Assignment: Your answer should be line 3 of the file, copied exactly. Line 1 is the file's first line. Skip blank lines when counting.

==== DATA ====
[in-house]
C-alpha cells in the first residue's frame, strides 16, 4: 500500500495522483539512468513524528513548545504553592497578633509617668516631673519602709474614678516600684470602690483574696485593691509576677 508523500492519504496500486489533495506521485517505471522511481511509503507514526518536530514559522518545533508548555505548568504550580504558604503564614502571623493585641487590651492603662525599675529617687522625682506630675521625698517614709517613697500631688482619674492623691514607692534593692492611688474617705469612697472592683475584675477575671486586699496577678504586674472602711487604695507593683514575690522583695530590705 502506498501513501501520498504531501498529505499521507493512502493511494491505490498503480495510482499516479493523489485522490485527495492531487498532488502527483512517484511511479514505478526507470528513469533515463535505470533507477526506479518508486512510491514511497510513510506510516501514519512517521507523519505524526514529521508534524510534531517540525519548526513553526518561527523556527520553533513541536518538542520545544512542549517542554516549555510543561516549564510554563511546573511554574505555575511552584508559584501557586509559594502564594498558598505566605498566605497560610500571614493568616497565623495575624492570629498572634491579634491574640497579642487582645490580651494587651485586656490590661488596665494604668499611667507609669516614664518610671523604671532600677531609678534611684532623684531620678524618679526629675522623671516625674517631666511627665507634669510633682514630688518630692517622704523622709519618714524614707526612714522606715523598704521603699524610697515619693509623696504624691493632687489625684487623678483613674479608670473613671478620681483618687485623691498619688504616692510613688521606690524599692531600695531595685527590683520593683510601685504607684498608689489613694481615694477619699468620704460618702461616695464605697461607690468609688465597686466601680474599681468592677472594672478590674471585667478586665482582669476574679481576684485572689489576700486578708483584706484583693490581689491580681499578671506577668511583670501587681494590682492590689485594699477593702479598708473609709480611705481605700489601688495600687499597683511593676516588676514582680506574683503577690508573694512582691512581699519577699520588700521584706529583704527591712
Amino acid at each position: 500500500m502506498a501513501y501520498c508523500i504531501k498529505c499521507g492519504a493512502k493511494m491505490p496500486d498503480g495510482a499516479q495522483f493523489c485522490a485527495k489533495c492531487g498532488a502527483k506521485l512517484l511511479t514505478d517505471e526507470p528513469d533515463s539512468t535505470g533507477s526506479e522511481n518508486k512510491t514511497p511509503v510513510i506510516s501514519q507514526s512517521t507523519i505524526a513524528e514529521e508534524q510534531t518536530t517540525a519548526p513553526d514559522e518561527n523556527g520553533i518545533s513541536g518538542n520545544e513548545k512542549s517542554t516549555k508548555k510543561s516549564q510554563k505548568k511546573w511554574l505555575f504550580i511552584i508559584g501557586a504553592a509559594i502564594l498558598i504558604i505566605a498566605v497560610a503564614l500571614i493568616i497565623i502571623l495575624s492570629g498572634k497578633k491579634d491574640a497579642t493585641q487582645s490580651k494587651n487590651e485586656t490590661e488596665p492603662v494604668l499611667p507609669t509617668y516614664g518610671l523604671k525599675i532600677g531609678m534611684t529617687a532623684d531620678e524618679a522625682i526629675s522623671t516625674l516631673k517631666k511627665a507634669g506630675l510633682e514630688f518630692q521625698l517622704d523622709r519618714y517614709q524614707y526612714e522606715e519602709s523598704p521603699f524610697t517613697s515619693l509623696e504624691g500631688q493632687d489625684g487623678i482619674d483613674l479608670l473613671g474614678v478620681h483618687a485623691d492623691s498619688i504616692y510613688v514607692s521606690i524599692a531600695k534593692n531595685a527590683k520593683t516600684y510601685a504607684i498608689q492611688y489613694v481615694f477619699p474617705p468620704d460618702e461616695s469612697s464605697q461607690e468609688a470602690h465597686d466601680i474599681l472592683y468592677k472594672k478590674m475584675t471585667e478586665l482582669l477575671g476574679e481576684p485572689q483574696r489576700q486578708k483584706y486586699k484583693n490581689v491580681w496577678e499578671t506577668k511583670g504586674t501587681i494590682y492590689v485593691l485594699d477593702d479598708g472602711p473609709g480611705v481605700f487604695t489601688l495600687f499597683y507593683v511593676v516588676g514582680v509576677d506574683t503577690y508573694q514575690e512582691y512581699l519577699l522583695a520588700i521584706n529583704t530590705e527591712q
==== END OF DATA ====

Amino acid at each position: 500500500m502506498a501513501y501520498c508523500i504531501k498529505c499521507g492519504a493512502k493511494m491505490p496500486d498503480g495510482a499516479q495522483f493523489c485522490a485527495k489533495c492531487g498532488a502527483k506521485l512517484l511511479t514505478d517505471e526507470p528513469d533515463s539512468t535505470g533507477s526506479e522511481n518508486k512510491t514511497p511509503v510513510i506510516s501514519q507514526s512517521t507523519i505524526a513524528e514529521e508534524q510534531t518536530t517540525a519548526p513553526d514559522e518561527n523556527g520553533i518545533s513541536g518538542n520545544e513548545k512542549s517542554t516549555k508548555k510543561s516549564q510554563k505548568k511546573w511554574l505555575f504550580i511552584i508559584g501557586a504553592a509559594i502564594l498558598i504558604i505566605a498566605v497560610a503564614l500571614i493568616i497565623i502571623l495575624s492570629g498572634k497578633k491579634d491574640a497579642t493585641q487582645s490580651k494587651n487590651e485586656t490590661e488596665p492603662v494604668l499611667p507609669t509617668y516614664g518610671l523604671k525599675i532600677g531609678m534611684t529617687a532623684d531620678e524618679a522625682i526629675s522623671t516625674l516631673k517631666k511627665a507634669g506630675l510633682e514630688f518630692q521625698l517622704d523622709r519618714y517614709q524614707y526612714e522606715e519602709s523598704p521603699f524610697t517613697s515619693l509623696e504624691g500631688q493632687d489625684g487623678i482619674d483613674l479608670l473613671g474614678v478620681h483618687a485623691d492623691s498619688i504616692y510613688v514607692s521606690i524599692a531600695k534593692n531595685a527590683k520593683t516600684y510601685a504607684i498608689q492611688y489613694v481615694f477619699p474617705p468620704d460618702e461616695s469612697s464605697q461607690e468609688a470602690h465597686d466601680i474599681l472592683y468592677k472594672k478590674m475584675t471585667e478586665l482582669l477575671g476574679e481576684p485572689q483574696r489576700q486578708k483584706y486586699k484583693n490581689v491580681w496577678e499578671t506577668k511583670g504586674t501587681i494590682y492590689v485593691l485594699d477593702d479598708g472602711p473609709g480611705v481605700f487604695t489601688l495600687f499597683y507593683v511593676v516588676g514582680v509576677d506574683t503577690y508573694q514575690e512582691y512581699l519577699l522583695a520588700i521584706n529583704t530590705e527591712q